Based on the histological presentation, differential diagnosis included poorly differentiated squamous cell carcinoma, malignant granular cell tumor (MGCT), rhabdomyosarcoma, and malignant peripheral nerve sheath tumor (MPNST). Granular cell presentation of malignant melanoma being never reported was not included in the differential diagnosis. An initial immunohistochemical panel of pancytokeratin, vimentin, desmin, and S100 excluded tumours of epithelial origin (Figures 2(a)2(d)) and narrowed down the possible diagnoses to MPNST, MGCT, and rhabdomyosarcoma. The next panel of immunomarkers consisted of CD68, NSE (neuron specific enolase), and myoglobin (Figures 2(e)–2(g)). However, when all of them turned out to be negative, we then considered AM, taking into consideration the S100 positivity of the tumour cells. The tumor cells were found to be positive for HMB45 and Melan-A, based on which the lesion was diagnosed as AM (Figures 2(h) and 2(i)).

For differential diagnosis of AM, immunohistochemistry is generally used and the standard melanoma immunohistochemical antigens include S-100 protein, HMB-45, and Melan-A/MART1. Thirteen of fifteen cases of AM were positive for S-100 protein (Gibson and Goellner) [25]. In a study, Wick et al. found 92% melanomas to be positive for HMB-45 [26]. Together with Melan-A, immunostaining of HMB-45 and S100 increases the sensitivity and specificity for melanomas. Recently, microphthalmia transcription factor, tyrosinase, and Melan-A immunostains have been used to highlight melanocytes. The inclusion of these in a panel of stains for melanoma should be beneficial. Gazit and Daniels in their study showed a high immunoreactivity of oral melanoma to protein S-100 (46 cases out of 50) and HMB-45 (especially in the epithelioid variations) [27].

Several variants of AM are presently recognized, and these usually parallel the subtypes of pigmented melanoma. The more commonly known growth patterns are superficial spreading, acral lentiginous, nodular, neurotropic, and desmoplastic types/melanomas. Some unusual variants of the AM reported are adenoid/pseudopapillary, small cell, myxoid, hemangiopericytoid, and signet-ring cell melanomas [28]. In the present case, tumor cells did not reveal melanin pigment by H&E and Masson-Fontana staining. Histologically, the tumor most closely resembled the malignant granular cell tumor. Immunostaining is an essential diagnostic tool where diagnosis based merely on H&E staining becomes difficult.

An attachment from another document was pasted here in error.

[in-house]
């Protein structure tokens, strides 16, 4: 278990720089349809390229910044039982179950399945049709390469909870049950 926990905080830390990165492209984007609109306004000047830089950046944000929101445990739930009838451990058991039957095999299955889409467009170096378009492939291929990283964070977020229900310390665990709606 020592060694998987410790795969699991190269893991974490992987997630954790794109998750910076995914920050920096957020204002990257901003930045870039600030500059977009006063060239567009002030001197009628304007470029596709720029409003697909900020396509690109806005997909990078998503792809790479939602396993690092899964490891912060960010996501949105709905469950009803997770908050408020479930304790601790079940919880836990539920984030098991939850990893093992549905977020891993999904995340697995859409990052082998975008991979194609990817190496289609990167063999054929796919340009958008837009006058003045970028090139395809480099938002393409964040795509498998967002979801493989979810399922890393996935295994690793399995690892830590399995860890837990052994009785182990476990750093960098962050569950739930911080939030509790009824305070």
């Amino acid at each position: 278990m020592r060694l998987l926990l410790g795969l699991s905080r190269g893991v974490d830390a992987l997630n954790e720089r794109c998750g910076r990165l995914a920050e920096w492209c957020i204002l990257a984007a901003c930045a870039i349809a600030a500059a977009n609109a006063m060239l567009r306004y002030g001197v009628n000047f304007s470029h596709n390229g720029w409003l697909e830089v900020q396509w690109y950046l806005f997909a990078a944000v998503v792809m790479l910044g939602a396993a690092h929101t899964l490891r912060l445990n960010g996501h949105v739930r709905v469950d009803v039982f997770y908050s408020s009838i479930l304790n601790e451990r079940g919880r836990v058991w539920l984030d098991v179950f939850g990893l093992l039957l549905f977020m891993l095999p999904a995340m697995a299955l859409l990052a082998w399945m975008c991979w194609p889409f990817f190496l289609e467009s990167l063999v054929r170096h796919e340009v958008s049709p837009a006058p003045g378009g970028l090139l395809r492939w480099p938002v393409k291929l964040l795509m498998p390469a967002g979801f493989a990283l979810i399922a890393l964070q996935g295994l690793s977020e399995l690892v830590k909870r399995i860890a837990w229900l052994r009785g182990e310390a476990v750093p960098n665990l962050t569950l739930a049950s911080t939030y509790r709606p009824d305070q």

Ethnicity and sun exposure appear to play a major role in the development of cutaneous melanomas while mucosal melanomas have no association with sun exposure. Cigarette smoking, alcohol consumption and denture irritation are some of the risk factors for oral melanomas [29]. The history of smoking and alcohol consumption could be possible risk factors in the present case.

At present, the recommended treatment is wide excision in combination with chemotherapy and, to a lesser extent, immunotherapy or irradiation therapy.

4. Conclusion

The diagnosis of amelanotic melanoma can be very challenging especially when they present with unusual histological appearances. Proper documentation of such cases and the role of immunohistochemistry are emphasized in this paper.

Written informed consent was obtained from the patient for publication of this paper and any accompanying images. A copy of the written consent is available for review by the Editor-in-Chief of this journal.

Conflict of Interests

The authors declare that they have no conflict of interests.

Authors’ Contribution

D. Pandiar drafted the paper. S. Basheer did the immunohistochemical assays and contributed to the drafting of the manuscript. P. M. Shameena revised the manuscript critically for important intellectual content. S. Sudha revised the manuscript and supervised the immunohistochemical assays.


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Copyright © 2013 Deepak Pandiar et al. This is an open access article distributed under the Creative Commons Attribution License, which permits unrestricted use, distribution, and reproduction in any medium, provided the original work is properly cited.